John Morena: On average, they took about three or four days. Fitting them around commissioned work was a matter of placing my personal work as the number one priority. Instead of creating a schedule for making the films based on my commercial jobs, I did the complete opposite and arranged my regular work time around the films. Easier said than done. That required saying “no” to a lot of jobs and losing some clients. It required a big perspective shift in my attitude towards work.
The sound — which, in general, you designed — is central to these films. Did you create sound and images in tandem?
Morena: It varied. Films like String of Sound and Face Value required a pre-cut audio track for me to animate against. Other ones, like Home: A Portrait of New York City, were animated in pieces with no sound, put together in an edit, and the sound design was done last.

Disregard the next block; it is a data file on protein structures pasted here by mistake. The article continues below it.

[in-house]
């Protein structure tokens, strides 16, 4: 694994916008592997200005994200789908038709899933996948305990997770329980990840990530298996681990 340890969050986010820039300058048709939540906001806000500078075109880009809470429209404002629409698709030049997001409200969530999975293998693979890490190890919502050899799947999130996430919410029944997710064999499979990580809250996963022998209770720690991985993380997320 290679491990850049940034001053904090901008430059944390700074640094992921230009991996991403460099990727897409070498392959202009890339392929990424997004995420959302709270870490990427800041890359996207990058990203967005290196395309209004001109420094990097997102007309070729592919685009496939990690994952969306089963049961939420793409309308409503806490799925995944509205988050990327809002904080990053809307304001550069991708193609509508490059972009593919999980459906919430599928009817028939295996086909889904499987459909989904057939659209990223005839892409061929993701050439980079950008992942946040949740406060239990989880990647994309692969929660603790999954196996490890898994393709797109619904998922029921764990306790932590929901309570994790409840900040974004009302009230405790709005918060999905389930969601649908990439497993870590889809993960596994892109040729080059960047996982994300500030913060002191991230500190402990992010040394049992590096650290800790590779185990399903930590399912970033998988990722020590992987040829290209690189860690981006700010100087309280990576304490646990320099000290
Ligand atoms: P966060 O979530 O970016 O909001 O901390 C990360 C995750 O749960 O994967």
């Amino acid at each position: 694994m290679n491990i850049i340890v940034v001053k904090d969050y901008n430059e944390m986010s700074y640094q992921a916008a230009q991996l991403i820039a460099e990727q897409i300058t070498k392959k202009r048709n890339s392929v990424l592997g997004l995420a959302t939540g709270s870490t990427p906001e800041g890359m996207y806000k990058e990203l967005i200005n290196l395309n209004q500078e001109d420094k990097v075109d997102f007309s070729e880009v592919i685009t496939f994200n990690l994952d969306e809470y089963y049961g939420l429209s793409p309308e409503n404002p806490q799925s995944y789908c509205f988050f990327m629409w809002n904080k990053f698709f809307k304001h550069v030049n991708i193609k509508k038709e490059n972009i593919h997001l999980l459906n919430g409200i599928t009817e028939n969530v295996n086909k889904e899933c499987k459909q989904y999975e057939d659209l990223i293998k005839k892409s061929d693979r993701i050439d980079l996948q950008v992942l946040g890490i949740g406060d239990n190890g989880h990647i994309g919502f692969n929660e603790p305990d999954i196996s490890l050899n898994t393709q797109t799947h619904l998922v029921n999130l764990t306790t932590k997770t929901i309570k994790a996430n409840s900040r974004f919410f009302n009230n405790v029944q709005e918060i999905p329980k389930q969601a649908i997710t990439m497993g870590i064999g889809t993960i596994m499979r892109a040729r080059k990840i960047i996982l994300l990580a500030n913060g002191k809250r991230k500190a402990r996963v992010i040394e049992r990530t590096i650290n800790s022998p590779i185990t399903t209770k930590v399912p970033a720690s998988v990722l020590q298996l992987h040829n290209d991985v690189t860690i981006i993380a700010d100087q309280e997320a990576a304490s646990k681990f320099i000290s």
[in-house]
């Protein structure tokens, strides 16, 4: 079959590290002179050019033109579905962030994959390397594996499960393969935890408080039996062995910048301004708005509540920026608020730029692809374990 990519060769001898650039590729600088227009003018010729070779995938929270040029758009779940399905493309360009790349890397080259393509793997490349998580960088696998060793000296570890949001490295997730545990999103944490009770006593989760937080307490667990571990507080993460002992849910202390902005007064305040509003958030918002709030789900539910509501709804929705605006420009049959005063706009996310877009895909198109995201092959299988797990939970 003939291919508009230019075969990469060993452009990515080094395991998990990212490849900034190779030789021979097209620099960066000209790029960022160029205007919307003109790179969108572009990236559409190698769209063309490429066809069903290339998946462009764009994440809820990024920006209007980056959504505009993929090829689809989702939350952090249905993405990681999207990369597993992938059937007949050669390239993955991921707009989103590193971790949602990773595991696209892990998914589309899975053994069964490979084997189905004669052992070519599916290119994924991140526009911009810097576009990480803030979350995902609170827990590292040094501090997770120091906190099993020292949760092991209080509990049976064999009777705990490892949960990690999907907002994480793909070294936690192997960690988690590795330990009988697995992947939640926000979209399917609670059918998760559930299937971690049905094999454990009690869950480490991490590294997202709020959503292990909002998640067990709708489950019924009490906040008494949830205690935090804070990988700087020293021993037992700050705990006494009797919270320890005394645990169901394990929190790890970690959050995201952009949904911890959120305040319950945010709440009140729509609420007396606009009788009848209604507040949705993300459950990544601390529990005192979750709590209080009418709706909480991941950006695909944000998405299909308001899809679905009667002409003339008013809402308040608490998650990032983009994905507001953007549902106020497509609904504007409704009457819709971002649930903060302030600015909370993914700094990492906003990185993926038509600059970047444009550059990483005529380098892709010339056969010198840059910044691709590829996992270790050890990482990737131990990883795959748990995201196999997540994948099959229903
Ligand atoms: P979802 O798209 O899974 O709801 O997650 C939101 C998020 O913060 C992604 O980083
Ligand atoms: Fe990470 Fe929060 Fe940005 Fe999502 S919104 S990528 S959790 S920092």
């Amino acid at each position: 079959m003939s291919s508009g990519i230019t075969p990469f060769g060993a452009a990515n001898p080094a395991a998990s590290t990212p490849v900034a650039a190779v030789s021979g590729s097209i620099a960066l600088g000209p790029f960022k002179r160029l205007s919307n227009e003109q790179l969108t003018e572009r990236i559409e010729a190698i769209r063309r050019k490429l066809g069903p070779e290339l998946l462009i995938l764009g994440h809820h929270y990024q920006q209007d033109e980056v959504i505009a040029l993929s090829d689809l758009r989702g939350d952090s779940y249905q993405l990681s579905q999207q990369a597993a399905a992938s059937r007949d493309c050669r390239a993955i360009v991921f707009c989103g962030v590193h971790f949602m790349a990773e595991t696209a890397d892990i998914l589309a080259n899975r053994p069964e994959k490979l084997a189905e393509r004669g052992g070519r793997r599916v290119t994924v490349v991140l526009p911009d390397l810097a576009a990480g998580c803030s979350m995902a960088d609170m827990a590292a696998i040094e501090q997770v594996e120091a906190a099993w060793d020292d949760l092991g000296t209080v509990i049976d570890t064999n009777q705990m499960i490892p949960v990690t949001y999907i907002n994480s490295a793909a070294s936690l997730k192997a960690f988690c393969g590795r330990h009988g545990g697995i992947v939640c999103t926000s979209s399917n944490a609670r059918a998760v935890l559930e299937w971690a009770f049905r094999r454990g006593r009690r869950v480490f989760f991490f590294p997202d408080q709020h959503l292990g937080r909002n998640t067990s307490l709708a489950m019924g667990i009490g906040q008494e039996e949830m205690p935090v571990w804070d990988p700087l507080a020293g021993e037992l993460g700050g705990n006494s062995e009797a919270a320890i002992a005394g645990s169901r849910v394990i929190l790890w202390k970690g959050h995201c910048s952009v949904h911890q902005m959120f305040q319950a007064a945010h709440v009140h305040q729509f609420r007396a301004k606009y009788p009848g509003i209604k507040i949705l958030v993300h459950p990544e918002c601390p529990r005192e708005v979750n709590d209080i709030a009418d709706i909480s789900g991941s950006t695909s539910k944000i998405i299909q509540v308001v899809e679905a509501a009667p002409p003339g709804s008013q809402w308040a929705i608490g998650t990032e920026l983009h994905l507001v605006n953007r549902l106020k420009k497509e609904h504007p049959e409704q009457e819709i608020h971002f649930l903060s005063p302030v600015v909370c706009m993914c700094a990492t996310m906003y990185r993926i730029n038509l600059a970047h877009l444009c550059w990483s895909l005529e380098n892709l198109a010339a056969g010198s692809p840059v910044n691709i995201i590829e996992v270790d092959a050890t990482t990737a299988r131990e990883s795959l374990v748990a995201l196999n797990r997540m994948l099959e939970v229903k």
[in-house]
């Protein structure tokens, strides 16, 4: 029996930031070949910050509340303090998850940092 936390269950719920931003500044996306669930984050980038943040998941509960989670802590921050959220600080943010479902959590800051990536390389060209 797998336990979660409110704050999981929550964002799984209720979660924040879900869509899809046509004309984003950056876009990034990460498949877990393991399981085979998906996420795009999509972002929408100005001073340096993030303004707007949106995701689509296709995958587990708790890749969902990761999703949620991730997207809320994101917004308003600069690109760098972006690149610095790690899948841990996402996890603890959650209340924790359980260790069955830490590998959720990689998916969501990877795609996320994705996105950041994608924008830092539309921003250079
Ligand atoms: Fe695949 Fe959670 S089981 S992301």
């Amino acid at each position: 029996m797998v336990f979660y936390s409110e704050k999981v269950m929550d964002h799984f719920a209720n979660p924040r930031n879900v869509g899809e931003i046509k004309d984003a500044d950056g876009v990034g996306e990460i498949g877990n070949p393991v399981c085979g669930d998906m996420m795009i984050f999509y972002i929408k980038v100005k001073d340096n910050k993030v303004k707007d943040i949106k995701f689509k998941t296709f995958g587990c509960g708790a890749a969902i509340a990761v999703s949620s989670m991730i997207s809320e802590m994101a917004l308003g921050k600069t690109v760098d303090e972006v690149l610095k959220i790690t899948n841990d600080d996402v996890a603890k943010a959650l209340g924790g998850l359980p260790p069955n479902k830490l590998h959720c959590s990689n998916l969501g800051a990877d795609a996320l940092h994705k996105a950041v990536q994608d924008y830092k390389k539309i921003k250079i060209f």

You gave up on some films midway through. How did you know when one wasn’t worth finishing?
Morena: When it felt forced. Most times a good solution to that was to go in a completely radical direction from the original concept. But sometimes that didn’t work so I had to throw it out completely and come up with something else.
Did you ever feel that the format was limiting your creativity?
Morena: No, quite the opposite. Limitations like this are where the magic happens and 60 seconds can be a lot of real estate for a film if you use it wisely. I was able to be concise and very clear about what I wanted to say and could present it more like a news headline as opposed to the entire article. I always encourage other filmmakers, especially young filmmakers, to place limitations on themselves and to keep it as simple as possible.
Did you study similar projects — say, Greg McLeod’s 365, for which he animated one second per day for a year?